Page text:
10.28.2017

There's a Mole in Our Midst

For years now, Markipedia has insisted that someone in our inner circle is a mole, leaking out details - to the media, to other chefs, to the world - about what I have been up to in the kitchen.

I call it KitchiLeaks.

There was the year I brought home a dusty bottle of pomegranate molasses from a Middle Eastern grocery store in Washington, DC. None of my friends had heard of it. Everyone loved it and thought I was a genius for finding it. A week later, Saveur came out with the Saveur 100 list and, wouldn't you know it, pomegranate molasses was at the top of their list. Who told them?

As soon as Mugolio Pinecone Bud Syrup debuted on ChefShop.com, I bought some and, yet again, it showed up as "the new thing" in Oprah magazine. Et tu, Oprah?

And pretty much anything Martha did, I had just done in my own kitchen… and maybe just a little bit better.

Don't even get me started on Bon Appétit, or the New York Times.

At first I thought Mark was just being a supportive and dutiful spouse… but then I became suspicious when it happened repeatedly.

Most recently, it is with my recipe for corzetti. I actually have several Italian friends who have never heard of this distinctive regional pasta form, yet I have been thinking about them for 15 years. I was on the cutting edge… or so I thought.

When I arrived home from Italy last month, proud to bring a thrillingly obscure corzetti stamp with me, I made the pasta the very next day. Two days later, the mail brought the Pasta Issue of Saveur.

And you guessed it; one of the first articles was about a Ligurian wood carver who makes corzetti stamps! Seriously, how annoying is that?

Actually, it wasn't annoying at all, because he was able to confirm what sauces are traditional with corzetti. Pesto, he said, was the most traditional. And a sugo bianco. This confirmed what I had read online after my many cookbooks failed to turn up any info: pesto and meat sauce.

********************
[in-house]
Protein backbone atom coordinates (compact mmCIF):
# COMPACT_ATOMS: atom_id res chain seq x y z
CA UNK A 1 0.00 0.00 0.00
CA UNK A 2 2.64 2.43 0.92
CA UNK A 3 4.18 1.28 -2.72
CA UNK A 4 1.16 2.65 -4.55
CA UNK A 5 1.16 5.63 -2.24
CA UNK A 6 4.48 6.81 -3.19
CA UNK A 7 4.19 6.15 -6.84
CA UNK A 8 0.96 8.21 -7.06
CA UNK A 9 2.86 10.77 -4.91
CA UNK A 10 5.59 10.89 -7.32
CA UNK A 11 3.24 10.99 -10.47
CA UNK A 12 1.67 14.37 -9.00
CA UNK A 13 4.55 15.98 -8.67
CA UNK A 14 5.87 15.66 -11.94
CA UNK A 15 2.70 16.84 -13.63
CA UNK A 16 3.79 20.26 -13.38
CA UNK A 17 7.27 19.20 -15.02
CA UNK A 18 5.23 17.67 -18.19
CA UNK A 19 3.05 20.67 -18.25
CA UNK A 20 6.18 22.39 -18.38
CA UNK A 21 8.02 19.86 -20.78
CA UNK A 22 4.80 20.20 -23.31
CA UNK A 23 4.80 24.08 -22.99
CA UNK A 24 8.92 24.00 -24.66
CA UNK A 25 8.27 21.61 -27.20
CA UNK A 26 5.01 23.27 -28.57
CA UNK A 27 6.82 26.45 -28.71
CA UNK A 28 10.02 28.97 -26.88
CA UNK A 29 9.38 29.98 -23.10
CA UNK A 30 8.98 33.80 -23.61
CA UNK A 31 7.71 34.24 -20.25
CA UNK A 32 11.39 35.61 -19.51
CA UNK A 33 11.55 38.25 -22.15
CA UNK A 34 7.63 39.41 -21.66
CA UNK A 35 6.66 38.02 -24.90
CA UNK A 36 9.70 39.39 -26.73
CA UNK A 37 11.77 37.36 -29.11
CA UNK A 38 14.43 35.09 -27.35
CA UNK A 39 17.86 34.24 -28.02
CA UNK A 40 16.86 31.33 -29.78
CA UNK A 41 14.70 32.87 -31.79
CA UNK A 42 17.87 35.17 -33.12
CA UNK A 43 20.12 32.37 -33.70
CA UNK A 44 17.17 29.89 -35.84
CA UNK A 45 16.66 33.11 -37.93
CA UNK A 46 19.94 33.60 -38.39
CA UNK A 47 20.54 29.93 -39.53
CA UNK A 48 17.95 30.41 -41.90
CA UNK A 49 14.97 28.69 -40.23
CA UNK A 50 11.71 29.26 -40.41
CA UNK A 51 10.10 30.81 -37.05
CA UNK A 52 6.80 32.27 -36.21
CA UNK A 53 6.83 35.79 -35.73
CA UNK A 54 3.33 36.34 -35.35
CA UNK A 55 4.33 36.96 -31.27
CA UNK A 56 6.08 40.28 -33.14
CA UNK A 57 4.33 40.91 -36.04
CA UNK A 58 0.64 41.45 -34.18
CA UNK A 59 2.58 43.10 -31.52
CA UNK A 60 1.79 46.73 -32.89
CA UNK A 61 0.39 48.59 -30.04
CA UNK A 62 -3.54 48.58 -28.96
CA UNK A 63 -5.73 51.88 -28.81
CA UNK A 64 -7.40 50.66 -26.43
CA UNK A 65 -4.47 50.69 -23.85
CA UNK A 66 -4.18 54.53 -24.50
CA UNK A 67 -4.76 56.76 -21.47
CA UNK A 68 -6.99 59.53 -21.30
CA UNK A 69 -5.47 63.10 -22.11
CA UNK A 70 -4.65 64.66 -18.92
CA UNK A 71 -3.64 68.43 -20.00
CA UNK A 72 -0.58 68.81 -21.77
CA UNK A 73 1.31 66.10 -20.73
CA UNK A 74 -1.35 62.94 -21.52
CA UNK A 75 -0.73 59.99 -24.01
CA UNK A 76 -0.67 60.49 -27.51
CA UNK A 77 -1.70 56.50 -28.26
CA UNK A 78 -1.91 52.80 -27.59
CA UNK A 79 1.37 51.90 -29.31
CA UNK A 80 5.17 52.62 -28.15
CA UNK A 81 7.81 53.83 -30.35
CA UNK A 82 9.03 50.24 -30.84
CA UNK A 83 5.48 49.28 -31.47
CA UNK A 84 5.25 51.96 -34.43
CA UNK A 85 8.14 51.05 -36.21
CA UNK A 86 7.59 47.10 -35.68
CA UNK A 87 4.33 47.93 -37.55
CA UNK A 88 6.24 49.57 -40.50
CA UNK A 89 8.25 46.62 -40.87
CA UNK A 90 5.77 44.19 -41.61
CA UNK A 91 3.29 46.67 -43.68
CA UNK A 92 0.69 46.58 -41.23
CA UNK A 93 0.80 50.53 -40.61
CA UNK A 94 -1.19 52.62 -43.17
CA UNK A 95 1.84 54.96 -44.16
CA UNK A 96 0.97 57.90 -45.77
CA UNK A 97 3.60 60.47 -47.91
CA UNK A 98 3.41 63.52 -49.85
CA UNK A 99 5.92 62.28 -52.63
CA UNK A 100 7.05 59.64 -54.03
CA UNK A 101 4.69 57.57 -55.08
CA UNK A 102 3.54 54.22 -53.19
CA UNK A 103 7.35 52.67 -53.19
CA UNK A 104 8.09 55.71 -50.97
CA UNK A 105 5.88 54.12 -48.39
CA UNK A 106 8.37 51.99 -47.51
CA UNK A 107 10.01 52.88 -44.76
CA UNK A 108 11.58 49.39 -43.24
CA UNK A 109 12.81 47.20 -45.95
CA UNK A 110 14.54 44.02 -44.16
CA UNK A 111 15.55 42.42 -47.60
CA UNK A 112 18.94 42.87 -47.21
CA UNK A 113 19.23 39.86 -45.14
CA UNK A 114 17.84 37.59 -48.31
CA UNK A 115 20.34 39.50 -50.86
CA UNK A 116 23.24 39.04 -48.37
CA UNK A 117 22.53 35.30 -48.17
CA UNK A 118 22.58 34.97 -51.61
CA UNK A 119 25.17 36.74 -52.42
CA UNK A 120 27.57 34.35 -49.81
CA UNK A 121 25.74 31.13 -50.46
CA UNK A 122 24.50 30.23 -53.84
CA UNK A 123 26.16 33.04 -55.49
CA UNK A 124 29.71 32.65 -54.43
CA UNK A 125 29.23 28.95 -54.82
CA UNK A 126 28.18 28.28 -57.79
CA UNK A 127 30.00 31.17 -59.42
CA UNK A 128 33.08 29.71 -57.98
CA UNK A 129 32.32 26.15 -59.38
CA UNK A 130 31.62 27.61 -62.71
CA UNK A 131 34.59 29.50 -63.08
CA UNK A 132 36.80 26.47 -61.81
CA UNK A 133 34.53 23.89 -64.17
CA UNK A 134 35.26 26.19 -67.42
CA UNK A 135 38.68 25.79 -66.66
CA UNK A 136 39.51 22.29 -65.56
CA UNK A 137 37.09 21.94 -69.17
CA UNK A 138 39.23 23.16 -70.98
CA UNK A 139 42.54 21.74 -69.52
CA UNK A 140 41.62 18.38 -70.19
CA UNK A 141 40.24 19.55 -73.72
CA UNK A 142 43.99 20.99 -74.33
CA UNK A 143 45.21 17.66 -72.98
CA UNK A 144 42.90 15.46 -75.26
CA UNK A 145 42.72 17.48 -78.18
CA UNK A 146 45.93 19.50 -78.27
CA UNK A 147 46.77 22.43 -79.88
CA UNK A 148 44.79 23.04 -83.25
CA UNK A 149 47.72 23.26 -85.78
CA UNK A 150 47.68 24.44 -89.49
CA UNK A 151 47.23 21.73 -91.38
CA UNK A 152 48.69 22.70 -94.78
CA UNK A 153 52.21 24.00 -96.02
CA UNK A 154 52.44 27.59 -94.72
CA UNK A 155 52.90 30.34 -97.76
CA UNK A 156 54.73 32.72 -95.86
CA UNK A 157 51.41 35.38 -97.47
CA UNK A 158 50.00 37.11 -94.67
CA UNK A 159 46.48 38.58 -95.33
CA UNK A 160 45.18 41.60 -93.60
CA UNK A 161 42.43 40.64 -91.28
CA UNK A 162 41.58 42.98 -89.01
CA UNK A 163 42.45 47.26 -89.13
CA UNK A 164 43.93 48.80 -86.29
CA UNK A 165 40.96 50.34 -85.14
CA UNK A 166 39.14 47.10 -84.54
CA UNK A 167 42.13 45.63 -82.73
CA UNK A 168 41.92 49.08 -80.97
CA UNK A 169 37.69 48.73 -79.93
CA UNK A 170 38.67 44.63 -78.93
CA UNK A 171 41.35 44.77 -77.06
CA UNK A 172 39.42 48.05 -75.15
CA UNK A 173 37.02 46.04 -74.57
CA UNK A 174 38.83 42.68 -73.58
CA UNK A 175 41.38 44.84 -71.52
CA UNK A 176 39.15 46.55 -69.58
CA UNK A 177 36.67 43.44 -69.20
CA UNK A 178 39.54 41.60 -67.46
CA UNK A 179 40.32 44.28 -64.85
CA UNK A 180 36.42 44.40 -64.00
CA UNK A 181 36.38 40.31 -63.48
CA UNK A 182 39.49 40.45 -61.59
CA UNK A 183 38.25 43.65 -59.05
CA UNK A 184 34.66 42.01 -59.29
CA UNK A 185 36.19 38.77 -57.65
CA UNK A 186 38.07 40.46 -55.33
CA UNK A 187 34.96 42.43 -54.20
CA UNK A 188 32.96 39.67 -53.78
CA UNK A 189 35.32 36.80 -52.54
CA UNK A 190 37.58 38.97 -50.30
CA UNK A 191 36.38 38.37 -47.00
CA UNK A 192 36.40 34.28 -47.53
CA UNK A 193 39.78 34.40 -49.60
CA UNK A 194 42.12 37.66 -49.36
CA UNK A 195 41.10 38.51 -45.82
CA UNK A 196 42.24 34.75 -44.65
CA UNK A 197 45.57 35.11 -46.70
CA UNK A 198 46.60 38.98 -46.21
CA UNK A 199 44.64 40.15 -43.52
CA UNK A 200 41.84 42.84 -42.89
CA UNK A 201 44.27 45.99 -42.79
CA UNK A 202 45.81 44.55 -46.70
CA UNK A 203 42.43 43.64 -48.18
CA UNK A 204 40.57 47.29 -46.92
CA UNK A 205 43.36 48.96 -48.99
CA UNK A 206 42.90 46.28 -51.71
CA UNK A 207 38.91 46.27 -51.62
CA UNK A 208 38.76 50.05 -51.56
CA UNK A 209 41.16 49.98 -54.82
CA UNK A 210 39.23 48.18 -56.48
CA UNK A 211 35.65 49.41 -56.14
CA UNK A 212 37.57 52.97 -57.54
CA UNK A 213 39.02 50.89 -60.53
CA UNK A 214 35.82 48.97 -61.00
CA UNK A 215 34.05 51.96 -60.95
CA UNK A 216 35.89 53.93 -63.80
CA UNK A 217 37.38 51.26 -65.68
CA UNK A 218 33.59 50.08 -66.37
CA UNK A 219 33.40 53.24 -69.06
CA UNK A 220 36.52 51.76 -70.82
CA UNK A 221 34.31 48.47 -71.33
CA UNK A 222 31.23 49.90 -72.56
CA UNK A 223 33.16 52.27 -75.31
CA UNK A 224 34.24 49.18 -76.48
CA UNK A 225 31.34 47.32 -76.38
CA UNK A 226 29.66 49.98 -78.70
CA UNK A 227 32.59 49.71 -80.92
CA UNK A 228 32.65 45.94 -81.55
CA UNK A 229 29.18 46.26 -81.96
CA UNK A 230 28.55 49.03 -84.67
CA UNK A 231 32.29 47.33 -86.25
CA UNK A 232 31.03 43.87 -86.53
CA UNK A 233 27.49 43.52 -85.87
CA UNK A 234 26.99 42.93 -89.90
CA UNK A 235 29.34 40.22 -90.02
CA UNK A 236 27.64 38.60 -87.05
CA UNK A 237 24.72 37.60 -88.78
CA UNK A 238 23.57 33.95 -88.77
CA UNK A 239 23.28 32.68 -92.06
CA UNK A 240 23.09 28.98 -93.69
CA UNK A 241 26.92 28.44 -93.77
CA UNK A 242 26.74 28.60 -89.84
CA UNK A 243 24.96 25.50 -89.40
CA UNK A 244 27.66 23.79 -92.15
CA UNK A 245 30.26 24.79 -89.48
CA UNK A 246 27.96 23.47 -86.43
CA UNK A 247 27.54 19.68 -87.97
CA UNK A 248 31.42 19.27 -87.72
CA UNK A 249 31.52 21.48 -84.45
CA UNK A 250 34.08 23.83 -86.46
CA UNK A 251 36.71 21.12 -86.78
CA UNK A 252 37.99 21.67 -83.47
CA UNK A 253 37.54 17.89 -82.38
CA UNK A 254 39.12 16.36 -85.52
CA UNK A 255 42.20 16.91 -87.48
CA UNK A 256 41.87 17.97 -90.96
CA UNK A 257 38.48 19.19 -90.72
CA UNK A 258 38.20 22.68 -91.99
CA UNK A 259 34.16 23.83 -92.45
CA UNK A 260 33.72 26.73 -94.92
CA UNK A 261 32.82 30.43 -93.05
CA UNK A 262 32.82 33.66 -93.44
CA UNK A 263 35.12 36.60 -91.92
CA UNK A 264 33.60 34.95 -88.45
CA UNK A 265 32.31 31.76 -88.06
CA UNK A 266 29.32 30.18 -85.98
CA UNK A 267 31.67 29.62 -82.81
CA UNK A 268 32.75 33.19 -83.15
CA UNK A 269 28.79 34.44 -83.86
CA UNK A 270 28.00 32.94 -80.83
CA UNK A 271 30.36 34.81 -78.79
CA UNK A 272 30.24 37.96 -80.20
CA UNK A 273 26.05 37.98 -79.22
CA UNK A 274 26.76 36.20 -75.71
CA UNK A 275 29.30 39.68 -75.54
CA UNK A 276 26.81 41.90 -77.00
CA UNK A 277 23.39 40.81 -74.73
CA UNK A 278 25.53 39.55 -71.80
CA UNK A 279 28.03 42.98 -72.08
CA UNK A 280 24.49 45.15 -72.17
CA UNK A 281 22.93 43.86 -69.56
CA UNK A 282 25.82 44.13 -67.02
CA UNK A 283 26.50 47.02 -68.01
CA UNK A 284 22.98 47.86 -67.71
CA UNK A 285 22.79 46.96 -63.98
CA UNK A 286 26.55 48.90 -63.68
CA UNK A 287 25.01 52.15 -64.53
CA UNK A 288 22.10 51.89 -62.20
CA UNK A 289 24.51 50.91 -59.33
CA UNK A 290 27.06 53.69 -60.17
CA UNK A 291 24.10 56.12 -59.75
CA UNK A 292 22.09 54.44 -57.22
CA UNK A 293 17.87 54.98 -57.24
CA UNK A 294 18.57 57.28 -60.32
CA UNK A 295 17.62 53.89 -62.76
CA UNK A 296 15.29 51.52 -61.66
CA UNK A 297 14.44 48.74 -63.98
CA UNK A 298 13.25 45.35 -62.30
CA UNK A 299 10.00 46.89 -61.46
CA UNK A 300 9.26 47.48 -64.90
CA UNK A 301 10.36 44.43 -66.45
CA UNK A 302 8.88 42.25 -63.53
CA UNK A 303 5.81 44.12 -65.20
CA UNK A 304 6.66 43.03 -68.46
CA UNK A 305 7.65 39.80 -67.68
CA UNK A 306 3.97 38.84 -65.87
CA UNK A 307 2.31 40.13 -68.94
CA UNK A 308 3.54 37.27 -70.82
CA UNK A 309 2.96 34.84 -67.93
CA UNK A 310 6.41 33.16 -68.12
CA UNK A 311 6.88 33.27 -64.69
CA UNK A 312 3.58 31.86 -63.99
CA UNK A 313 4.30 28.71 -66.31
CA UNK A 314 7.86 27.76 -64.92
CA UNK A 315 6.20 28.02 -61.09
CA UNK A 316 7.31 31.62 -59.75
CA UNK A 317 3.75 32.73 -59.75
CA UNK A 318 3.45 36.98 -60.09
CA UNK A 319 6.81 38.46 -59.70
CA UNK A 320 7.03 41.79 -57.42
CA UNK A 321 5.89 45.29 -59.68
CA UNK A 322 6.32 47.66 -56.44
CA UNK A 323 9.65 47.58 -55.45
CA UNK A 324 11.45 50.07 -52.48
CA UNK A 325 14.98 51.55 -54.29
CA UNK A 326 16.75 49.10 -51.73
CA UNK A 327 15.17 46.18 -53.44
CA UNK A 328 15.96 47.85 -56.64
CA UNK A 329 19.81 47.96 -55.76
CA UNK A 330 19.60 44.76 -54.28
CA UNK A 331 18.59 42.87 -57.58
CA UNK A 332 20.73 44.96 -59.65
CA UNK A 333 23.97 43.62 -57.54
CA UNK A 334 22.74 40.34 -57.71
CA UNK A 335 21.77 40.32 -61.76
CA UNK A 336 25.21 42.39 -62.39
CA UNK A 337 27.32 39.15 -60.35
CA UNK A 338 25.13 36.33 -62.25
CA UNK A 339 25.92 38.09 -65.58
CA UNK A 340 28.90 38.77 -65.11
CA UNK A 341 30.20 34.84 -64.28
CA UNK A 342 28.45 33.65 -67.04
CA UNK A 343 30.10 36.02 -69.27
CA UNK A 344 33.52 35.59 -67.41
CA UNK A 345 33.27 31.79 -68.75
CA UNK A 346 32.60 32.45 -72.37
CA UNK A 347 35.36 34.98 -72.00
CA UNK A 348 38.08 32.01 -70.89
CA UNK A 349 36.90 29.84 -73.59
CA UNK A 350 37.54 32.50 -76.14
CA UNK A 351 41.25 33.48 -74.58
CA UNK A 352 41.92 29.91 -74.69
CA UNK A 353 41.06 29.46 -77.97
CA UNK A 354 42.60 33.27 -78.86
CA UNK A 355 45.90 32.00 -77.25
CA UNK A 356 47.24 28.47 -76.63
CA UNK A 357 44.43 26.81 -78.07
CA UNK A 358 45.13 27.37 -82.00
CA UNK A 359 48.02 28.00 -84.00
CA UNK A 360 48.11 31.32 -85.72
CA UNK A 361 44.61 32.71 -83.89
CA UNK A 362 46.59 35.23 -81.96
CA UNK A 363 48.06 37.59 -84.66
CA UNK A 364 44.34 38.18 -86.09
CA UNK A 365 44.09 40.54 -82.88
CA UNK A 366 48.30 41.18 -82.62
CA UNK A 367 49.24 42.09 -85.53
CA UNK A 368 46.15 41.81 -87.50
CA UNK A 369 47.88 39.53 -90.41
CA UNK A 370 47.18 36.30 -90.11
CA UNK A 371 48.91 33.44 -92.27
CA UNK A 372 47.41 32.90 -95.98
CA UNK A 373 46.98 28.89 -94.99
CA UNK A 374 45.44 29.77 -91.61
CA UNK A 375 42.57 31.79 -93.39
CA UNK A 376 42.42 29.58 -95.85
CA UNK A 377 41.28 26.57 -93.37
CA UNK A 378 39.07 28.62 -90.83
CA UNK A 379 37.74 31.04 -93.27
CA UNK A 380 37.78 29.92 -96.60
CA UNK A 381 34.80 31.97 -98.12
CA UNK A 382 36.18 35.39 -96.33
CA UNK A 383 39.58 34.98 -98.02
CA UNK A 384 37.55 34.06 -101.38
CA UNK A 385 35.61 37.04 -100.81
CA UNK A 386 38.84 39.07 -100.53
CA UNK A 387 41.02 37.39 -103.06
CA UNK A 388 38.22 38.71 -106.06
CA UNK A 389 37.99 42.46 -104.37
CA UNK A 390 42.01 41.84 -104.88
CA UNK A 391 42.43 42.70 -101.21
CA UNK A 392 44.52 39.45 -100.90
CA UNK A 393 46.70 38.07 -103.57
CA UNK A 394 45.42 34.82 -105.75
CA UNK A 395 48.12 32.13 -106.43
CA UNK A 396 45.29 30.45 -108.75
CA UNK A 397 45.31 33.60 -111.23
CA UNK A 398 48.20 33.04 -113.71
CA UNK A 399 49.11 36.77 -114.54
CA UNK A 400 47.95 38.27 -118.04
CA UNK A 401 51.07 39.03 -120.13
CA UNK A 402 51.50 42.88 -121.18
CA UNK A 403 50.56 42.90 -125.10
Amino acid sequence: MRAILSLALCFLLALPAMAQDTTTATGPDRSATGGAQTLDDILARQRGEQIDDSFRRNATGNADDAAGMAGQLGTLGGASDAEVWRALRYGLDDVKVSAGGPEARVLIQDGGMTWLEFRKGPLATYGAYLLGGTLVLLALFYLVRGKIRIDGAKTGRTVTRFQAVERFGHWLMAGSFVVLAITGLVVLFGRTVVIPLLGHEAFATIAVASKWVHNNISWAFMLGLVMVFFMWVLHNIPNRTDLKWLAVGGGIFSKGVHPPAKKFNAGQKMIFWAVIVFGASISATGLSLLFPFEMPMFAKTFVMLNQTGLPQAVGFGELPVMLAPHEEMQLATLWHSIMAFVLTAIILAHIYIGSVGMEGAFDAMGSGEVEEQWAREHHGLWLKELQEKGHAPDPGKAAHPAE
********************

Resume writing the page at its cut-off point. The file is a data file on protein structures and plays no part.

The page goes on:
A little further research brought me to a marjoram pesto, in addition to pesto alla Genovese, and another sauce of anchovies, capers, pine nuts, and marjoram.

The information I got from the Saveur article was helpful in confirming the type of meat sauce served with corzetti. The sources that said simply “meat sauce” but didn't differentiate between the red vs. white sauce. White sauce - or sugo bianco - makes much more sense.

Today, I am giving you three recipes to enjoy with your corzetti. First, a pesto of marjoram, walnuts, pine nuts, and cheese. Second, the anchovy and caper sauce. Finally, the ragù bianco from Il Cucchiaio d’Argento, a wonderful resource for traditional Italian cuisine.

Of these three sauces, you may ask, do we have a favorite? We don't - each satisfies our mood swing du jour. We like all three, and we think you will, too. The first two, if you are a fan of marjoram will delight you, as so few dishes feature this fragrant, floral, sweet herb. The ragù is perfect for traditionalists, and seems as though it might have many additional applications - for a recipe that has only the simplest of ingredients, it truly produces a luscious ragù!

Please let me know what you think of the sauces if you try them. Remember to dress the corzetti sparingly so as not to cover the design completely.

In the end, I really do know there isn't a mole in my inner circle; for one thing, magazines and television shows are planned way too far in advance. New trends are just in the air. I do like thinking, though, that I am somehow right up there with the cool kids. At least in things culinary.

~ David